Carnegie Mellon Professor Creates "Reverse
Alarm Clock" That Keeps Young Children Sleeping
PITTSBURGH—John Zimmerman, an associate professor in Carnegie Mellon University's School of Design and Human-Computer Interaction Institute, has developed an unconventional alarm clock every new parent needs — a clock to keep their children sleeping. Called the Reverse Alarm Clock, the product aims to keep young children from interrupting their parents' sleep.
"We saw this as a perfect starting point for our project. We felt that if we could keep young children from waking their parents, then adults would have more emotional reserve to deal with the morning pressure and, in turn, feel like better parents," Zimmerman said.
Lack of sleep adversely affects adults' moods and has remained a serious problem without a definitive solution. In response, Zimmerman's team has created the Reverse Alarm Clock that consists of a moonset and sunrise calculator, a small circular wall-mounted unit that is set by the parents. A "Treasure Chest Music Selector" is also incorporated in the clock, allowing children to select bedtime and wakeup music, furthering the emphasis on responsibility and routine.
The moonset and sunrise calculator controls a "sky display," illustrating time in a way that young children can understand by using images of the sun, moon and stars. When the moon is lit, the children should stay in bed; when the moon is off, the children can get out of bed if they wish but not disturb their parents, if possible. Finally, when only the sun is on — and the wakeup music plays — they must get up and start the day.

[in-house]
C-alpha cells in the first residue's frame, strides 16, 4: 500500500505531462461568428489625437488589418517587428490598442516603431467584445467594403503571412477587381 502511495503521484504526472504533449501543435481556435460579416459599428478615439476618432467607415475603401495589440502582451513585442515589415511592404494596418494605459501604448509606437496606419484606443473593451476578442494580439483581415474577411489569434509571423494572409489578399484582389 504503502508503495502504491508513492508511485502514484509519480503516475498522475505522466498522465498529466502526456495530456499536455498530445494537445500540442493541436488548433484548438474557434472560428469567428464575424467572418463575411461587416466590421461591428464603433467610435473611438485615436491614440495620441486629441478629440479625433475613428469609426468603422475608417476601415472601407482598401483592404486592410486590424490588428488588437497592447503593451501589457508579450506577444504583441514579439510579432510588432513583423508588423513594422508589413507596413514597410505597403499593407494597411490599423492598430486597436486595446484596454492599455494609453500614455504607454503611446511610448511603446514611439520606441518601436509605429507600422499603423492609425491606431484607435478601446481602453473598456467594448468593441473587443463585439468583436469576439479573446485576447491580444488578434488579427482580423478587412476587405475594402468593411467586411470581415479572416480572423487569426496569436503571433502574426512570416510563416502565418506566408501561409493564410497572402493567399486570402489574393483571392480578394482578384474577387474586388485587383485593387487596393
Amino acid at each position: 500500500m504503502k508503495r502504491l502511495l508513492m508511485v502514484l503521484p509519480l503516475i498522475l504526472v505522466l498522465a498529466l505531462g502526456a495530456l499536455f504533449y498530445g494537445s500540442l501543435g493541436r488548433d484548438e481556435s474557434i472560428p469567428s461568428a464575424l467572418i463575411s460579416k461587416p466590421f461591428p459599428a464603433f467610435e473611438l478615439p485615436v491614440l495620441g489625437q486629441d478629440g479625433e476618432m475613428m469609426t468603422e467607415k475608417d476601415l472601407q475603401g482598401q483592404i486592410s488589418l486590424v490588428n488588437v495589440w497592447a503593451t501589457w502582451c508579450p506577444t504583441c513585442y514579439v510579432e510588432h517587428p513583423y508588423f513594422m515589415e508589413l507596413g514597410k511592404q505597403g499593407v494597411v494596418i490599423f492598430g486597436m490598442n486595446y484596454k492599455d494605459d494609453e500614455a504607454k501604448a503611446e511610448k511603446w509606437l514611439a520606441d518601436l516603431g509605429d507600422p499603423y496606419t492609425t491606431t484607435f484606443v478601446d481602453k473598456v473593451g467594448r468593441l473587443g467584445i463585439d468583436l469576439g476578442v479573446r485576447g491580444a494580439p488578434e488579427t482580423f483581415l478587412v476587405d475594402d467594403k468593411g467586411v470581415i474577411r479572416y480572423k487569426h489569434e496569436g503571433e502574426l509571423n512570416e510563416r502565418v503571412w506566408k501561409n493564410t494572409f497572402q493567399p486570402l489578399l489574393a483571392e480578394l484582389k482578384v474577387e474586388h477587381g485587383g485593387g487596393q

Many parents with young families experience distress during the morning rush when they have to wake, dress and feed themselves and their children, and collect all of the needed belongings for the day, while attempting to leave their homes on time.
The team conducted various studies to conclude the need for such a product. In one lab study, they worked with six parents from dual-income families to assess how well the clock integrated into children's bedtime and wakeup routines. During the evaluation they confirmed that children getting out of bed at night were a problem and that most families wanted to test the product in their homes to see if it would help.
Zimmerman says that instead of taking technology and looking for problems it can solve, the team looked at problems and applied the technology to improve the quality of people's experiences.